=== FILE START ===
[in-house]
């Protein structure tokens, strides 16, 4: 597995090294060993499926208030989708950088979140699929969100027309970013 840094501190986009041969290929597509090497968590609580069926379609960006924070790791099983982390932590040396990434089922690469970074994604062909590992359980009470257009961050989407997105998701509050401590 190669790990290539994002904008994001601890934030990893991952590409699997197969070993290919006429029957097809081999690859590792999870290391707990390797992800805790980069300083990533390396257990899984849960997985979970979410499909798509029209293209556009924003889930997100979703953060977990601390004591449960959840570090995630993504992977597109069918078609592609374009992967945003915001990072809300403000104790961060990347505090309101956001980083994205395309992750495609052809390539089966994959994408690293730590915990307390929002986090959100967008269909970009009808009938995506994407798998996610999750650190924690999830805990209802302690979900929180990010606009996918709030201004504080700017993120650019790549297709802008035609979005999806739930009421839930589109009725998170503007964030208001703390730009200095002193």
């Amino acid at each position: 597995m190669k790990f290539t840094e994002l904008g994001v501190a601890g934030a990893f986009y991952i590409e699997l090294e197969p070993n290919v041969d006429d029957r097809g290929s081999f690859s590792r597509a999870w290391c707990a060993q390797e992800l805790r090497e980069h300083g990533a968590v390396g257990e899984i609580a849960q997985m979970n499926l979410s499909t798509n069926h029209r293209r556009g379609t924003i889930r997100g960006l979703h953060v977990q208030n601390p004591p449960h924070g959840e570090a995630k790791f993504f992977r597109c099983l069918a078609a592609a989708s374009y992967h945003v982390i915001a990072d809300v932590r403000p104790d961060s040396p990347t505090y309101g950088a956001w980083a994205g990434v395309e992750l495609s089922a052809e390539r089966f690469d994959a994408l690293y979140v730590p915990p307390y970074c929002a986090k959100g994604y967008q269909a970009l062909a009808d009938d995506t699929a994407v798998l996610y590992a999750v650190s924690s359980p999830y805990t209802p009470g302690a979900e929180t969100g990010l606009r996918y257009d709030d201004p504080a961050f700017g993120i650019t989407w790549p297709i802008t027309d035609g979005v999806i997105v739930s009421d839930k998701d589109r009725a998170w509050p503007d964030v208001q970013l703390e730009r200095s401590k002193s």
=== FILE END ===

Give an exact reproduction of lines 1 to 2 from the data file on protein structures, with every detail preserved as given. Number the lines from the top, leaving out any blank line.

[in-house]
């Protein structure tokens, strides 16, 4: 597995090294060993499926208030989708950088979140699929969100027309970013 840094501190986009041969290929597509090497968590609580069926379609960006924070790791099983982390932590040396990434089922690469970074994604062909590992359980009470257009961050989407997105998701509050401590 190669790990290539994002904008994001601890934030990893991952590409699997197969070993290919006429029957097809081999690859590792999870290391707990390797992800805790980069300083990533390396257990899984849960997985979970979410499909798509029209293209556009924003889930997100979703953060977990601390004591449960959840570090995630993504992977597109069918078609592609374009992967945003915001990072809300403000104790961060990347505090309101956001980083994205395309992750495609052809390539089966994959994408690293730590915990307390929002986090959100967008269909970009009808009938995506994407798998996610999750650190924690999830805990209802302690979900929180990010606009996918709030201004504080700017993120650019790549297709802008035609979005999806739930009421839930589109009725998170503007964030208001703390730009200095002193």